When I decided to go to Alaska that April, like Chris McCandless, I was a raw youth who mistook passion for insight and acted according to an obscure, gap-ridden logic. I thought climbing the Devils Thumb would fix all that was wrong with my life. In the end, of course, it changed almost nothing. But I came to appreciate that mountains make poor receptacles for dreams. And I lived to tell my tale."

I liked Krakauer's take on these events because I really felt like he was pretty unbiased. He amassed a lot of criticism for his negative portrayal of Anatoli Boukreev in Into Thin Air, but I feel like he avoided any hard assumptions in Into the Wild. He does delve into McCandless' personal life mostly through interviews with Carine and their parents.

My own personal opinion (having only read Into the Wild) is that McCandless' parents didn't seem too bad. There wasn't a ton of information in the book about any childhood traumas or anything of that sort, but the movie eluded to there being something. I am looking forward to reading Carine's memoir because it is solely about their upbringing.

His family was obviously very torn up about what happened to their son/brother. Krakauer interviews them fairly soon after the events and there's a really sad scene with the mother:

As she studies the pictures, she breaks down from time to time, weeping as only a mother who has outlived a child can weep, betraying a sense of loss so huge and irreparable that the mind balks at taking its measure. Such bereavement, witnessed at close range, makes even the most eloquent apologia for high-risk activities ring fatuous and hollow."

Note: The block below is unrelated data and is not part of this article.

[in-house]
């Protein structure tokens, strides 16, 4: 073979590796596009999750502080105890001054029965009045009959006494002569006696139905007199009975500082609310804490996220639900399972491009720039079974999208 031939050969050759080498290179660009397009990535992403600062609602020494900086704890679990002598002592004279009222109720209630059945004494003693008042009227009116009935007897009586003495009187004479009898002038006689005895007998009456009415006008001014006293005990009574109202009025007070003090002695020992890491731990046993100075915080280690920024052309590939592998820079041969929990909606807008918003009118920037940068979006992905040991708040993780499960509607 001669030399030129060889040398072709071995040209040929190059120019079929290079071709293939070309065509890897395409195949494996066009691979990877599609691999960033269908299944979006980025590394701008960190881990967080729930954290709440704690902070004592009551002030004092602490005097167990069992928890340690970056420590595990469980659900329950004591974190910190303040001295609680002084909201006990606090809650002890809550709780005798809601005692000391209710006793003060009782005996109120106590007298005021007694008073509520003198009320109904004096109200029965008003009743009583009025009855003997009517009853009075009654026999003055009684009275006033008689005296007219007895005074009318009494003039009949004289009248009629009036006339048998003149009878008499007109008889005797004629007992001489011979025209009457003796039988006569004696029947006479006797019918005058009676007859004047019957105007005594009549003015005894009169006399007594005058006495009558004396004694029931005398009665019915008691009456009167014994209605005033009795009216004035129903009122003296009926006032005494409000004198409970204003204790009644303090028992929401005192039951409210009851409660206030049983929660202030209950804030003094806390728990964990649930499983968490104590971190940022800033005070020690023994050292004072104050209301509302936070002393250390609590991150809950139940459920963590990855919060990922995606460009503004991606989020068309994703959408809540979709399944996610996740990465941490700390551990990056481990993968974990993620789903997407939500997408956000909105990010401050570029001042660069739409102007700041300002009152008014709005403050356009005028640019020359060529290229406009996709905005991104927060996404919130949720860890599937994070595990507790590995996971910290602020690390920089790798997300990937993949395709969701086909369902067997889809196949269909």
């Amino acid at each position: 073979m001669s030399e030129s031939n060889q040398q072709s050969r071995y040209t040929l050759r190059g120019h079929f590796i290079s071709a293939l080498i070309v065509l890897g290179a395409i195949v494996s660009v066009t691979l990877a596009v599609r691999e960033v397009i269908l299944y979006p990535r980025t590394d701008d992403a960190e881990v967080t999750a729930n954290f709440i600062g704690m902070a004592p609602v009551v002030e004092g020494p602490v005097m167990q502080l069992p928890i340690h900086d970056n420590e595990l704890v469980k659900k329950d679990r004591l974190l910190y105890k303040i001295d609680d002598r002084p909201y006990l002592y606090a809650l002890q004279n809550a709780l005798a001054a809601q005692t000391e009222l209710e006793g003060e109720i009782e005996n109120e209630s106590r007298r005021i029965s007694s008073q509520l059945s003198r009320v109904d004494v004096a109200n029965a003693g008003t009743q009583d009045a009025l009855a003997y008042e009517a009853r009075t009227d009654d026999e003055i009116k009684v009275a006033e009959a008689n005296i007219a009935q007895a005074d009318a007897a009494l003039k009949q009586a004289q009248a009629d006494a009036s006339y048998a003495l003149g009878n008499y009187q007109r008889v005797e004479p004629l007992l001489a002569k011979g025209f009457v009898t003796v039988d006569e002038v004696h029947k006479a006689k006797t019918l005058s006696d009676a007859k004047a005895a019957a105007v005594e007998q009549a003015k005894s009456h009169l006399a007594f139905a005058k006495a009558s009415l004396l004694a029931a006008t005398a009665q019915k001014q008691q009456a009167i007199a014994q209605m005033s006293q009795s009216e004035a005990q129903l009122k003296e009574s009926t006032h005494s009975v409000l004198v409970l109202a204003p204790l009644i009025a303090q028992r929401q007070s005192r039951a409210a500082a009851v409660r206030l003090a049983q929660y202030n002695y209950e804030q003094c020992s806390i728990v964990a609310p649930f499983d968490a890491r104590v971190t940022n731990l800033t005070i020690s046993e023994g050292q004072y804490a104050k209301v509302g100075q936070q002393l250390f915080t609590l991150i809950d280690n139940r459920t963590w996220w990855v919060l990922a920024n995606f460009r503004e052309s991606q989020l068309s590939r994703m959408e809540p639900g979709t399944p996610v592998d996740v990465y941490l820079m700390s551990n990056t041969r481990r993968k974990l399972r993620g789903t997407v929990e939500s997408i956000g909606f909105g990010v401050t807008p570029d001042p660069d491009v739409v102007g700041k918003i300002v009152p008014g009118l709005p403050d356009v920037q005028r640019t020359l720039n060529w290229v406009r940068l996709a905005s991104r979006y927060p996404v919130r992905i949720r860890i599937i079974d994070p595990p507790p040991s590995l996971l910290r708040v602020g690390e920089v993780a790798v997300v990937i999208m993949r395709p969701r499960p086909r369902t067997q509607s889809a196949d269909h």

Emile Hirsch (who played McCandless) on the set of Sean Penn's film adaptation by the same name
There's also a good section where Krakauer deals with all the other young men in history who have ventured off into the wild similarly to McCandless. This definitely wasn't a unique case but it certainly stuck in the media. Maybe because it was so recent in history or because McCandless was a rich American, either way he seems seared in everyone's mind.

There was one particularly interesting case Krakauer described about a young man who tried to live his life like he was back in the Stone Age. Gene Rosellini spent 30 years living out in the wild trying to survive and admitted he"eventually came to a setting face-to-face with pure reality. I learned that it is not possible for human beings as we know them to live off the land."

Even after reading half-a-dozen cases about men who attempted to live off the harshest lands I still have no idea why they feel compelled to. McCandless wrote in huge letters across the wall of the bus "Jack London is King," and he certainly wasn't the only one to worship this writer. I remember reading Call of the Wild when I was too young and was horrified by it (mostly because I hate any harm to befall a dog) but still, the landscape seems far from idyllic and I don't get the draw.

Chris McCandless

McCandless didn't conform particularly well to the bush-casualty stereotype. Although he was rash, untutored in the ways of the backcountry, and incautious to the point of foolhardiness, he wasn't incompetent - he wouldn't have lasted 113 days if he were. And he wasn't a nutcase, he wasn't sociopathic, he wasn't an outcast. McCandless was something else - although precisely what is hard to say. A pilgrim, perhaps."

I do find it really weird how many people hate McCandless. I think if anything McCandless' story is just sad. I love Krakuer's writing and was really glad to finally have one of his most famous books crossed off my list. I'm looking forward to reading one of Krakauer's books that doesn't have an outdoor component to it. I have a copy of Where Men Win Glory and I think that will be the next one I tackle.